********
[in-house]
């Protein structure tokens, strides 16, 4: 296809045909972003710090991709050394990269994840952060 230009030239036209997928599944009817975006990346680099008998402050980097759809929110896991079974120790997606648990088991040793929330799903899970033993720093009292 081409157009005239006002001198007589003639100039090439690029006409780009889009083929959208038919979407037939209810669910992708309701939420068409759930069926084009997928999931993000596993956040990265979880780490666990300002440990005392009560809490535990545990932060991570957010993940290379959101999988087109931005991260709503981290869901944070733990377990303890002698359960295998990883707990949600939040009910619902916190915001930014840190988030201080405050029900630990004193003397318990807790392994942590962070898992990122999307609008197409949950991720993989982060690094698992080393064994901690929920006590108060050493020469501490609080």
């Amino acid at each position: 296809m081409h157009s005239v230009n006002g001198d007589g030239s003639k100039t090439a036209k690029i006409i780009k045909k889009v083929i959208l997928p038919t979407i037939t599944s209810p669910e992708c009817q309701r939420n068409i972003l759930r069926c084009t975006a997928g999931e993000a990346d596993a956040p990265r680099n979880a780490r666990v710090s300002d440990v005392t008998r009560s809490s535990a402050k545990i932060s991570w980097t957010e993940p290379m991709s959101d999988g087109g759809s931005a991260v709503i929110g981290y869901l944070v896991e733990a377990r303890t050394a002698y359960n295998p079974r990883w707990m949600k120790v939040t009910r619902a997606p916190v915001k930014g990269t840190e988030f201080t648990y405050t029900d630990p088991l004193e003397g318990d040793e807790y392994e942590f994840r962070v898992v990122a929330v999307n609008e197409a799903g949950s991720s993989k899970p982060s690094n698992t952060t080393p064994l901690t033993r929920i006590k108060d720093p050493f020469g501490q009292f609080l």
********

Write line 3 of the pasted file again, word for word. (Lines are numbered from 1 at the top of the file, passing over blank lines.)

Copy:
């Amino acid at each position: 296809m081409h157009s005239v230009n006002g001198d007589g030239s003639k100039t090439a036209k690029i006409i780009k045909k889009v083929i959208l997928p038919t979407i037939t599944s209810p669910e992708c009817q309701r939420n068409i972003l759930r069926c084009t975006a997928g999931e993000a990346d596993a956040p990265r680099n979880a780490r666990v710090s300002d440990v005392t008998r009560s809490s535990a402050k545990i932060s991570w980097t957010e993940p290379m991709s959101d999988g087109g759809s931005a991260v709503i929110g981290y869901l944070v896991e733990a377990r303890t050394a002698y359960n295998p079974r990883w707990m949600k120790v939040t009910r619902a997606p916190v915001k930014g990269t840190e988030f201080t648990y405050t029900d630990p088991l004193e003397g318990d040793e807790y392994e942590f994840r962070v898992v990122a929330v999307n609008e197409a799903g949950s991720s993989k899970p982060s690094n698992t952060t080393p064994l901690t033993r929920i006590k108060d720093p050493f020469g501490q009292f609080l």